Mistakes People Make - No. 6

Published: Jul 1st, 2012

Mistakes People Make - No. 6 >>> reprinted from DATIA focus magazine

By Joe Reilly, Joe Reilly & Associates, Inc.

... Click Here for a PDF copy of the article.

This is the sixth in a series of articles that highlight actual mistakes that occur during the process of workplace drug & alcohol testing. The intent of these articles is to alert folks as to the importance of taking the time to perform drug and alcohol testing services correctly and without flaws. Of course proper training and consistent re-training is the key to preventing the mistakes that will be discussed.

Auditing of collection sites is a hot issue for both mandated and non-mandated drug testing. News of increased and more stringent audits has been sweeping the industry. I attended the 7th Annual FTA Drug and Alcohol Program National Conference in Miami, Florida in early April. FTA auditors reported horror stories of collection site audits they have performed.

At the DATIA 2012 Conference in late April in San Antonio, attendees became the auditors for mock collections conducted by some industry experts. This was a lively session as these industry experts did everything they could do to point out errors that occur in the collection process—the so called “weakest link”. The attendees (our auditors) did a fantastic job of pointing out the errors. This presentation, hosted by Sherri Vogler, Houston Medical Testing Services and Diana Bauske, Chem Chek Co., included industry experts as collectors and donors including: Joe Reilly, Jan Korman, Larry Bauske, and Lisa Kuehle. Sandra Vanderploeg and Lisa Morrison served as moderators for the interactive session, which had the audience laughing in stitches including DOT officials in attendance. 

Mistakes People Make that were included in these mock collections were:

  • Collector started urine collection before DOT required breath alcohol test
  • Collector allowed donor to jump the line—other donors had arrived and were waiting before the donor that was taken back had arrived
  • Collector forgot all about the DOT required breath alcohol test
  • Administration Section, section 1 of the CCF form was not filled out correctly
  • Collector did not check the specific DOT agency for a DOT collection
  • Donor ID was not checked properly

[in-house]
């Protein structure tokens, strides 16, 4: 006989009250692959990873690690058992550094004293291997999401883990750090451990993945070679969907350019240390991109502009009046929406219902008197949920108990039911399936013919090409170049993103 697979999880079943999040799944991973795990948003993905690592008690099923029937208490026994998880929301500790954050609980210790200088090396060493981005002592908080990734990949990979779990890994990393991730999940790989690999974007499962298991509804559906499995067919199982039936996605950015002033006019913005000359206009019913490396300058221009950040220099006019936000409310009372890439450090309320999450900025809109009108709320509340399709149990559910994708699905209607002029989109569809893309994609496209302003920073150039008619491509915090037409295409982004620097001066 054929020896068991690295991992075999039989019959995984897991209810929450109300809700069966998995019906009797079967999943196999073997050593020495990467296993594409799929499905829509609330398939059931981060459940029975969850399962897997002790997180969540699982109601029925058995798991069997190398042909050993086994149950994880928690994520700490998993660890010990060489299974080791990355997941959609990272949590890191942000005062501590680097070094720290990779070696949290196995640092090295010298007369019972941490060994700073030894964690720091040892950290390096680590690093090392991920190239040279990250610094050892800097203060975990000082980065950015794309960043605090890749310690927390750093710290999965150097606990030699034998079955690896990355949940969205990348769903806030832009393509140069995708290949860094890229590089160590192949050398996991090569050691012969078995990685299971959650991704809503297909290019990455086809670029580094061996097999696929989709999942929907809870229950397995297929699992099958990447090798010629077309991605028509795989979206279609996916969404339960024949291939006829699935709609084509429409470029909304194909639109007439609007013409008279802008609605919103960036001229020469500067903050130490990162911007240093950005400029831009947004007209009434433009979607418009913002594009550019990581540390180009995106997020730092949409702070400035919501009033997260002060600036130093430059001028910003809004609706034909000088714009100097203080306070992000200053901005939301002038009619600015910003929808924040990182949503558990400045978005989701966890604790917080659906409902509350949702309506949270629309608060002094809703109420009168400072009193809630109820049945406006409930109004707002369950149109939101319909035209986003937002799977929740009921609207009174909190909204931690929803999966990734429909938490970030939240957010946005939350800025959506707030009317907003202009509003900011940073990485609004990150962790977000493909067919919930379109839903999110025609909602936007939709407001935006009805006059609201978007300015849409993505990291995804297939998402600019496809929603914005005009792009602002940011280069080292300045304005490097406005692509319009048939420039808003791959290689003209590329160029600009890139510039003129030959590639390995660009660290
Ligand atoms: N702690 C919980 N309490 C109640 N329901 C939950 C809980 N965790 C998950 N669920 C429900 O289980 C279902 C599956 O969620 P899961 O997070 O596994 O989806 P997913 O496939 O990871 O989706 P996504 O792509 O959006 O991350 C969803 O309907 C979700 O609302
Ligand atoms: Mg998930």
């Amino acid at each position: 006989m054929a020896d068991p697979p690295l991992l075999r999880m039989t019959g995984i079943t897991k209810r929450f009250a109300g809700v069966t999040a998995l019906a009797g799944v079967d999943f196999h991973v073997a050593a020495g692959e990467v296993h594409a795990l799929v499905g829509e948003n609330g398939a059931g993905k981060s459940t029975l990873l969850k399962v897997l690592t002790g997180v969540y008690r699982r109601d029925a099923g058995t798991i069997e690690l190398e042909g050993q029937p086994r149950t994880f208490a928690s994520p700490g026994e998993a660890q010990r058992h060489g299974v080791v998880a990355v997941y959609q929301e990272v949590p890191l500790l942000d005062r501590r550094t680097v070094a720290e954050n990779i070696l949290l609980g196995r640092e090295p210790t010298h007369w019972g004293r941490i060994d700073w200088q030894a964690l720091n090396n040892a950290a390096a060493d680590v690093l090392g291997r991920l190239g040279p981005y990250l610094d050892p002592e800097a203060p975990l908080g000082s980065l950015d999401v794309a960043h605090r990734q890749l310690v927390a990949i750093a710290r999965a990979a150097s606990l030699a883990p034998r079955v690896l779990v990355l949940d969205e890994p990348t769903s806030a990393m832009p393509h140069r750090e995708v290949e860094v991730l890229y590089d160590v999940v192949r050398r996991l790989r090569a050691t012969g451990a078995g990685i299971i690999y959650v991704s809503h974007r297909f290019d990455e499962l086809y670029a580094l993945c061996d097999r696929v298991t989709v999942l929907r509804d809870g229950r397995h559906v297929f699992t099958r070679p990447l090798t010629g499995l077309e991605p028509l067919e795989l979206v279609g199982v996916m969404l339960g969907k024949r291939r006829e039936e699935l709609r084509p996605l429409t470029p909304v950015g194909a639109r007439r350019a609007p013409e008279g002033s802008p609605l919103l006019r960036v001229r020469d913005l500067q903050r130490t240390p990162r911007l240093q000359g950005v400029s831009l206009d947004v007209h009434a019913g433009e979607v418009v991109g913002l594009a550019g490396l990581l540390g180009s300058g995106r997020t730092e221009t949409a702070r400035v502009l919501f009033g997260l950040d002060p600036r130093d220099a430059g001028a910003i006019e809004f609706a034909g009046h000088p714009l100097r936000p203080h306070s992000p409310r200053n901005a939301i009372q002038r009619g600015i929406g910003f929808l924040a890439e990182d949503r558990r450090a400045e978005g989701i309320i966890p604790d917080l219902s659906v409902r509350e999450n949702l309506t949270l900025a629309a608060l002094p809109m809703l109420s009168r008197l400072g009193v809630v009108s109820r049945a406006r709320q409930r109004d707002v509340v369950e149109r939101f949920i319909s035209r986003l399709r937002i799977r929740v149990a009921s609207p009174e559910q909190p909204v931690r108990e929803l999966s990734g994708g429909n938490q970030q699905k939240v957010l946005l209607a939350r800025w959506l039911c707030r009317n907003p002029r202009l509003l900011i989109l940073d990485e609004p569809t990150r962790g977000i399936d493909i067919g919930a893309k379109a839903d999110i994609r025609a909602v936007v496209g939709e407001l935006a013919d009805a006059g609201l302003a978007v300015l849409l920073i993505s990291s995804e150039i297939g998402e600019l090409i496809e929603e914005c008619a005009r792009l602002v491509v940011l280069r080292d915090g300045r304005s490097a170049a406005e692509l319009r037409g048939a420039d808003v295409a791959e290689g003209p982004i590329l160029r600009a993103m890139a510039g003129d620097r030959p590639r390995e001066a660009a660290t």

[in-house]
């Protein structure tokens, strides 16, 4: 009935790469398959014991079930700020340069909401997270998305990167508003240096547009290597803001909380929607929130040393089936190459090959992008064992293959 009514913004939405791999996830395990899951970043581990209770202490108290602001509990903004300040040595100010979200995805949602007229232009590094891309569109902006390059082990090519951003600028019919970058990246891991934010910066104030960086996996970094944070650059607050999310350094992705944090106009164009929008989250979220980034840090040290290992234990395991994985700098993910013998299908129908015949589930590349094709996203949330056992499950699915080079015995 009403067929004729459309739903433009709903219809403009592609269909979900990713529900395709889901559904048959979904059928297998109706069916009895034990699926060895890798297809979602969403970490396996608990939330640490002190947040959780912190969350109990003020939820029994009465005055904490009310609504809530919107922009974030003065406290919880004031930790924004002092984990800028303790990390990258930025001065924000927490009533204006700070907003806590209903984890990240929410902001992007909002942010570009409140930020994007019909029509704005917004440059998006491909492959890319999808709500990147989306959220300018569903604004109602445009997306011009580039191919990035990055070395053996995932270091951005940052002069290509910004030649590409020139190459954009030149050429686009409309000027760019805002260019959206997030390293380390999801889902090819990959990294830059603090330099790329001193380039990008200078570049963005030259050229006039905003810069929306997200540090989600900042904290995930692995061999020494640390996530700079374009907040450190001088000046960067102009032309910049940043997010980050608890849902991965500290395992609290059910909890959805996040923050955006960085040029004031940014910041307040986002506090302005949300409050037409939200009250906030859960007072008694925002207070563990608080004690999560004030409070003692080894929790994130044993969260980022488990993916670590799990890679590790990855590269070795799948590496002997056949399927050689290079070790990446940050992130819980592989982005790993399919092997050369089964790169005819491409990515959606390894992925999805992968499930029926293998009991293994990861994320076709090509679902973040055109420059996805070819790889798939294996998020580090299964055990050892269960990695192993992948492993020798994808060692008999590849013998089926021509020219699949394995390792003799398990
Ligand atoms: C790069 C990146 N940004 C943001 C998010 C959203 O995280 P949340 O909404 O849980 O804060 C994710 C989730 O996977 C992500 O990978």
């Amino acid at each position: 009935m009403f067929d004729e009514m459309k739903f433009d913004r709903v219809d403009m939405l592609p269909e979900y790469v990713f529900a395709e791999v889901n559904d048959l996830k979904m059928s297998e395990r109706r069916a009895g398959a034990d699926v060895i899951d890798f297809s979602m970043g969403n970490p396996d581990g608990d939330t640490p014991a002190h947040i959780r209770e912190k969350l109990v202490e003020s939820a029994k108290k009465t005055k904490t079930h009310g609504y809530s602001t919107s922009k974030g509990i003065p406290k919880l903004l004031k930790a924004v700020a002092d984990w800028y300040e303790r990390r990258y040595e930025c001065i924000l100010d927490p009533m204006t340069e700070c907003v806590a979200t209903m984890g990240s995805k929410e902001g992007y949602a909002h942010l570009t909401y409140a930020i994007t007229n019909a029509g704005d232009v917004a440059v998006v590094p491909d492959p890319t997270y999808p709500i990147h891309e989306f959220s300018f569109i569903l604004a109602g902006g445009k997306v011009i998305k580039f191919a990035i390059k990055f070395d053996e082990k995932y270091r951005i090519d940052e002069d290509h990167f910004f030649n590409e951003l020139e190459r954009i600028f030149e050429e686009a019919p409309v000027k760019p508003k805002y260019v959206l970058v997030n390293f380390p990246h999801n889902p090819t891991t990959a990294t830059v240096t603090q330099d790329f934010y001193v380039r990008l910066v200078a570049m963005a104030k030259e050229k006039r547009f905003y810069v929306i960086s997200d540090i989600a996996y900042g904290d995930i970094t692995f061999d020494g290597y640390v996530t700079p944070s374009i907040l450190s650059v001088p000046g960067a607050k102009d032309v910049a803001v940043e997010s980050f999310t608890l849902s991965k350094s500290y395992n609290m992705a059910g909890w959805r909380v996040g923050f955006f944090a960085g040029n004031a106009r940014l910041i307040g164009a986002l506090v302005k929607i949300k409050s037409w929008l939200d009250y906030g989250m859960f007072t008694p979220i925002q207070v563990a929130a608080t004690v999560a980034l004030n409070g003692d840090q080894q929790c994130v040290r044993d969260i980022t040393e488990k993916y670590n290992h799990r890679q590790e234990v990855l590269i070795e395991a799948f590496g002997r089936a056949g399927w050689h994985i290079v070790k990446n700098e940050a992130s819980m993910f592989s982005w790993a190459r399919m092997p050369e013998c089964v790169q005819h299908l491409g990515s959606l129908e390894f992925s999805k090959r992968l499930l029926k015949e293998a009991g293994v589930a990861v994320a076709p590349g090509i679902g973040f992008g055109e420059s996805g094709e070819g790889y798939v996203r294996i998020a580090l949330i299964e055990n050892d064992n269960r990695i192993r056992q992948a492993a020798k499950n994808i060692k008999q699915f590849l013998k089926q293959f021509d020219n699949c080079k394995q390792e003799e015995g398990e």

• Collector did not properly go over the collection process and point out that the instructions are on the back of the form
  • Collector training documentation was out of date
  • Donor personal belongs were not secured while the donor was in the rest room
  • Collector asked donor about what medications donor might be taking to cause a blue specimen
  • Collector forgot to ask donor to wash hands
  • Only one collection kit was available for the donor
  • Collector made inappropriate unprofessional remarks to the donor
  • Collector did not have donor remove hat for collection
  • Collector did not have donor remove outer garments for collection
  • Collector did not allow donor to wash hands before collection
  • Collector dated bottle seals while still affixed to the chain of custody form
  • Collector removed bottle seals before specimen collected and poured into specimen bottles
  • Collector did not provide specific direct observation instructions once a blue specimen collected
  • Collector did not complete first specimen collection which contained blue specimen prior to starting second collection under direct observation
  • Collector did not provide appropriate and correct direct observation instructions for the direct observation
  • Collector who was a male and a licensed medical professional did a direct observation collection on a female
  • Collector never finished the first specimen collection which contained blue specimen, left it out open on the table throughout the second collection
  • Collector did not allow donor to observe open specimen collection container with donor urine when walking back to the desk area to complete the collection
  • Collector made inappropriate remarks during direct observation
  • Collector sent a specimen to the lab with insufficient quantity
  • Donor had no ID, collector verified ID with a co- worker in the waiting room
  • Female collector found that donor had an adulterating substance and did not do an observed collection because no male observer present, an unobserved collection was completed